As we see now, much of what I wrote in 2003-4 has become mainstream news, and not necessarily because I pushed the stories-but because Democracy loving, hard working journalists who were in better positions than I was took bigger risks, and had access to better sources than I did to “get the story out.” And the 10 year delay between my writing-and certainly others-was enough for some to steal hundreds of billions of dllars by perpetuating stereotypes, outright lies and falsehoods, and secretly using police power to crush dissent, in the name of “countering violent extremism, where journalism itself was labelled as such.

In journalism, the canard often heard is that one must be careful they “do not become the story.” In my case, I had no choice, or protection from those who sought to make me the story,”- I simply did not have the resources to protect myself as one after another round of bizarre activity or another infiltrated my life, and sometimes, literally stole my stories.You wil see here at ROGS one man’s attempt to fight a hidden war, waged by hidden actors nine and off, that had the net effect of silencing me, intimidating me-and worse, yet to be written about.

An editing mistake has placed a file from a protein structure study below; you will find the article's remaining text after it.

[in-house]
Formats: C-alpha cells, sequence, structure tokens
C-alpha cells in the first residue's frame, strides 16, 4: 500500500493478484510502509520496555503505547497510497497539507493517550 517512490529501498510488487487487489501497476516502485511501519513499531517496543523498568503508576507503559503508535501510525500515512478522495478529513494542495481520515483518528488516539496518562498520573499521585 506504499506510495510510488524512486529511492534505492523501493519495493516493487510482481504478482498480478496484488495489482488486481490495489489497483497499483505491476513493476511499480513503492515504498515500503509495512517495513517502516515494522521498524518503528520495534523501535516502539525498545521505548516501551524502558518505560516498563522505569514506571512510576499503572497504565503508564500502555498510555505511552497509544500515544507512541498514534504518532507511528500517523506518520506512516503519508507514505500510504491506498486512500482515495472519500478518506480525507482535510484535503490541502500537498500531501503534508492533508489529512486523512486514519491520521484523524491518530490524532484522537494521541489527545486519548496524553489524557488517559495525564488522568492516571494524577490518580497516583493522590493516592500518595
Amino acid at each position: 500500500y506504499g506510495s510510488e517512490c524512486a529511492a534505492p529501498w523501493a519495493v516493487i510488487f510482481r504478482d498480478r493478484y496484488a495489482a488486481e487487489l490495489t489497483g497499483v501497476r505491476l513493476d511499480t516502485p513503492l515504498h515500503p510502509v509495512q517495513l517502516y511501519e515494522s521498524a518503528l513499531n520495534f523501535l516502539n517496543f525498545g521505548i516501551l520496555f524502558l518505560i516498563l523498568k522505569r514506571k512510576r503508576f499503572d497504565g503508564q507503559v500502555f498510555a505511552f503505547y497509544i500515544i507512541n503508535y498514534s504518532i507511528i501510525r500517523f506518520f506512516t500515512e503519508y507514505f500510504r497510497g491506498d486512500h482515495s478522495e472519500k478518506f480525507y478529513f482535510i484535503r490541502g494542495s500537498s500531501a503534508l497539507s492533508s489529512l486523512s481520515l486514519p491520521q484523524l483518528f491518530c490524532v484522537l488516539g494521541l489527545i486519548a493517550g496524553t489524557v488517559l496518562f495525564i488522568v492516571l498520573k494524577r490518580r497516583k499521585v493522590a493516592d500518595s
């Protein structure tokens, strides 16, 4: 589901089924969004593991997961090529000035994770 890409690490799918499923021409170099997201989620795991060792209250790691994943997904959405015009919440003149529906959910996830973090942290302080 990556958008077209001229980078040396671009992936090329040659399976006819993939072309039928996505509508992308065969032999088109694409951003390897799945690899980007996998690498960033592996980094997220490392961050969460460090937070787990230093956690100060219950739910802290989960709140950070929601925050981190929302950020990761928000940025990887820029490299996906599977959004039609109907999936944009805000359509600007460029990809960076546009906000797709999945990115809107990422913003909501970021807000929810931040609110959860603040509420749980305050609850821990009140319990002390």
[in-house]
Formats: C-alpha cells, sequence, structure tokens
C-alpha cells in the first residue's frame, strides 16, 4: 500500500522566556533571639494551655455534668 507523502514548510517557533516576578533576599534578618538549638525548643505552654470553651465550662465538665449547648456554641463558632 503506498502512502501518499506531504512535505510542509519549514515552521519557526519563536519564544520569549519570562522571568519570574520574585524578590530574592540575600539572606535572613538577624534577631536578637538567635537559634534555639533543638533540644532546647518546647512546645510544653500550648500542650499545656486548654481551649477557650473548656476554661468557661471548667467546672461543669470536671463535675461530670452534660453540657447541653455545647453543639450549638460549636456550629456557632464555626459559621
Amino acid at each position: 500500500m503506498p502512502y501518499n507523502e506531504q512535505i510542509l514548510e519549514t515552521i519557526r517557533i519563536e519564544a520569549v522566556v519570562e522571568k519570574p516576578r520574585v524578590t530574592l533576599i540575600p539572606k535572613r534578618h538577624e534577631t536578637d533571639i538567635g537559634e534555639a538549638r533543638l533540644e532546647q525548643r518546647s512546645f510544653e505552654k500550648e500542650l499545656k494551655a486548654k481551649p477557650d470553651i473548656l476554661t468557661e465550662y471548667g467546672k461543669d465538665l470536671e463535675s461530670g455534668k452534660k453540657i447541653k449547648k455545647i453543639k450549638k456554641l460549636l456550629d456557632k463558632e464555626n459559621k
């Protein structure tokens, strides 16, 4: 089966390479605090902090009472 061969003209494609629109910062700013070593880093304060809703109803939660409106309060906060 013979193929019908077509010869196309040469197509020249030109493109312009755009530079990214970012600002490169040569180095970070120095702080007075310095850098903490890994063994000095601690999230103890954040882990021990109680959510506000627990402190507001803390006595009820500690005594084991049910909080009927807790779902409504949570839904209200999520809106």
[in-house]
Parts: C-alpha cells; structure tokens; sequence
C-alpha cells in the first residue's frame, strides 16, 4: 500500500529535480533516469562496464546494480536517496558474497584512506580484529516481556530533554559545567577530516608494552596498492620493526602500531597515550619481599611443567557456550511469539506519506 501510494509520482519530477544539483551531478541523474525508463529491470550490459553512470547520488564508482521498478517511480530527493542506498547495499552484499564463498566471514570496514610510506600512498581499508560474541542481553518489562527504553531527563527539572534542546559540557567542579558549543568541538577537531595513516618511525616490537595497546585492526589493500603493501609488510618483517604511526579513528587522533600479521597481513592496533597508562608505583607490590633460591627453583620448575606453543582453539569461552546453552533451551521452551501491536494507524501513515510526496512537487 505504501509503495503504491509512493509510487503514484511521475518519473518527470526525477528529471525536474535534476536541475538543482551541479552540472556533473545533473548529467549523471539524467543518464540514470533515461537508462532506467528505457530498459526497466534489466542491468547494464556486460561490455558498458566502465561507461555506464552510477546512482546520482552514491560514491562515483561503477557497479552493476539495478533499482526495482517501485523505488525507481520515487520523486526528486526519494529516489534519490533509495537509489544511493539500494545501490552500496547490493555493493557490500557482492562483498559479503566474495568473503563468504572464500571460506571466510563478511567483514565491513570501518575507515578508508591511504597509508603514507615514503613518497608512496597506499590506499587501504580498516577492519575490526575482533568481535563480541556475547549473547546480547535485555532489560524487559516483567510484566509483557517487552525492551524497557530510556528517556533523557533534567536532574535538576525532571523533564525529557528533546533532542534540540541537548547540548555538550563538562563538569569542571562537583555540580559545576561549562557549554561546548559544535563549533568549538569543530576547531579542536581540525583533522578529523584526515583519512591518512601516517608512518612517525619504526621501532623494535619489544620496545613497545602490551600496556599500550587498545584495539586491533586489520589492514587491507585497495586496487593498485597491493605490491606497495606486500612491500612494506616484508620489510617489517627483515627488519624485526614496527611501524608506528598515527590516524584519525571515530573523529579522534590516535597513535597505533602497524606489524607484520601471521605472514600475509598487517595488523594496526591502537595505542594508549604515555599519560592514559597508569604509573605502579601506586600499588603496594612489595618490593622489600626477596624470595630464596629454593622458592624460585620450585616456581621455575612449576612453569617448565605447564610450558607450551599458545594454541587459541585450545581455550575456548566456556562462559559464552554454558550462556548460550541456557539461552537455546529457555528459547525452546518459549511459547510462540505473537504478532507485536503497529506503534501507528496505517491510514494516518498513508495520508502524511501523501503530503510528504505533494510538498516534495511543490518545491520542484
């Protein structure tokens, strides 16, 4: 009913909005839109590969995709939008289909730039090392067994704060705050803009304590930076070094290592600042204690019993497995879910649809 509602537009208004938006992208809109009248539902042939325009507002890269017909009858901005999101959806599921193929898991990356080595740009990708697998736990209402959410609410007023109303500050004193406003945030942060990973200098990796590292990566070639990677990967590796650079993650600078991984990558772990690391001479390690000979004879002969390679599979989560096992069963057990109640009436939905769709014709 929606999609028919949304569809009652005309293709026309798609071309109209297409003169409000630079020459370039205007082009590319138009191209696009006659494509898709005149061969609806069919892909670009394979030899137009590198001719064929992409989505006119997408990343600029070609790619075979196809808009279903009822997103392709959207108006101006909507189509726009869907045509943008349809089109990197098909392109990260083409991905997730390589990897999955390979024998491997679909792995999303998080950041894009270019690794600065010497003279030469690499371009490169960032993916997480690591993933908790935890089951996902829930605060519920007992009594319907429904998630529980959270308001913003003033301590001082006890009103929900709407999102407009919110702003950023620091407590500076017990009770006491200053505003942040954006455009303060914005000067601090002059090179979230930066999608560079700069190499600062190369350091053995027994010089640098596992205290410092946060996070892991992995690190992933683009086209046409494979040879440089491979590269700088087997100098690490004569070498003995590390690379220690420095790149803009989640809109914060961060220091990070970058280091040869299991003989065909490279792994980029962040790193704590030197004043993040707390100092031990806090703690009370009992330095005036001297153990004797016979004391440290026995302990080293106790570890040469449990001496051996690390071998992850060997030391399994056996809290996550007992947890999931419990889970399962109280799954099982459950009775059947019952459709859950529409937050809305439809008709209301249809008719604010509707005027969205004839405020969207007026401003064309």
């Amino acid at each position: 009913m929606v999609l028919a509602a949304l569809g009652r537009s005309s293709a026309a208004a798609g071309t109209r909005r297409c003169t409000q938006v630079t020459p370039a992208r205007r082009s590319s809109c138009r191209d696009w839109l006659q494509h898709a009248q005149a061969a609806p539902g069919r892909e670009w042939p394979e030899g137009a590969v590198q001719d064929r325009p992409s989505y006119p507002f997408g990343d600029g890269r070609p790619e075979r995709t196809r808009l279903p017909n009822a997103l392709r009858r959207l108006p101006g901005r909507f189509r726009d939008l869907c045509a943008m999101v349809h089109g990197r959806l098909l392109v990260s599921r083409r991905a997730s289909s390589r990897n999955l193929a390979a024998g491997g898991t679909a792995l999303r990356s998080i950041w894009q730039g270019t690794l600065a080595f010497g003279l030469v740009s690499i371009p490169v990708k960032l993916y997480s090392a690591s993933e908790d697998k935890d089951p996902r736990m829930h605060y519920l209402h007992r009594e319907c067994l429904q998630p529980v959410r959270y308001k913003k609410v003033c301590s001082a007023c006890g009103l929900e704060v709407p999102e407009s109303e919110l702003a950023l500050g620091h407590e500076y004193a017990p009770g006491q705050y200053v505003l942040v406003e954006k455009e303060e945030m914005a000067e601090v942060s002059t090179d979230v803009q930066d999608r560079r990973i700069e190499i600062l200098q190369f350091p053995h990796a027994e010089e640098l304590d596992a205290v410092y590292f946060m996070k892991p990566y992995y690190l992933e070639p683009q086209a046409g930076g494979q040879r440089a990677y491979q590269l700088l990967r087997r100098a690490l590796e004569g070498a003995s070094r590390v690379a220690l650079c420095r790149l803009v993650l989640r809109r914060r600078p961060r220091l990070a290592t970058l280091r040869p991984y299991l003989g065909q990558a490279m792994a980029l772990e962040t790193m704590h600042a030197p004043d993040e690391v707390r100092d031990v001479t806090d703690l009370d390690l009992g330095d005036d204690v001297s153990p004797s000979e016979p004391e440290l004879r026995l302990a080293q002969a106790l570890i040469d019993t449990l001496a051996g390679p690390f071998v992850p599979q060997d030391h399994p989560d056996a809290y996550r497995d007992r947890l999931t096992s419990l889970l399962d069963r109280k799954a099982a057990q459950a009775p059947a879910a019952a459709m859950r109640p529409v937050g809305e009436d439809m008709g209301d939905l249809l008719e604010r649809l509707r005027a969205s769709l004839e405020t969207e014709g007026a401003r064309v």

At this juncture, I would like the reader to take note of other journalists who have also been targets of these horrible practices, each of us with one or another depth of depravity levelled at us by governments that span the oceans. In each case, I am certain we are leveraged and compromised in different ways, and all of that in calculated efforts to undermine our credibility. I ave documentd herein, only the tip oof the iceberg, and await the opportunity t present “case facts” in a court of law.

While it is possible that I am one who knows with near certainty that my story has all the right ducks in a row to get a challenge to the entire basis of our police state, and especially, the NSA warantless wiretapping that we all are enduring. I ask the reader to bear in mind the Biblical phrase “burdens far too great to bear,” and then, note that targeted speakers all endure a variety of diabolical, planned attacks from the One Percnt and their enablers, dropped on our heads and into our lives because these heinous people have the power to do so.

We ar all targeted speakers, some more than others, and each of us has been targeted with stories far too great for one person alone to tell. So, depending on the “messages”we are capable of perceiving, writing about, speaking online, or otherwise disseminating, the “hidden hand” of the One Percent is used to destroy our capabilities as speakers.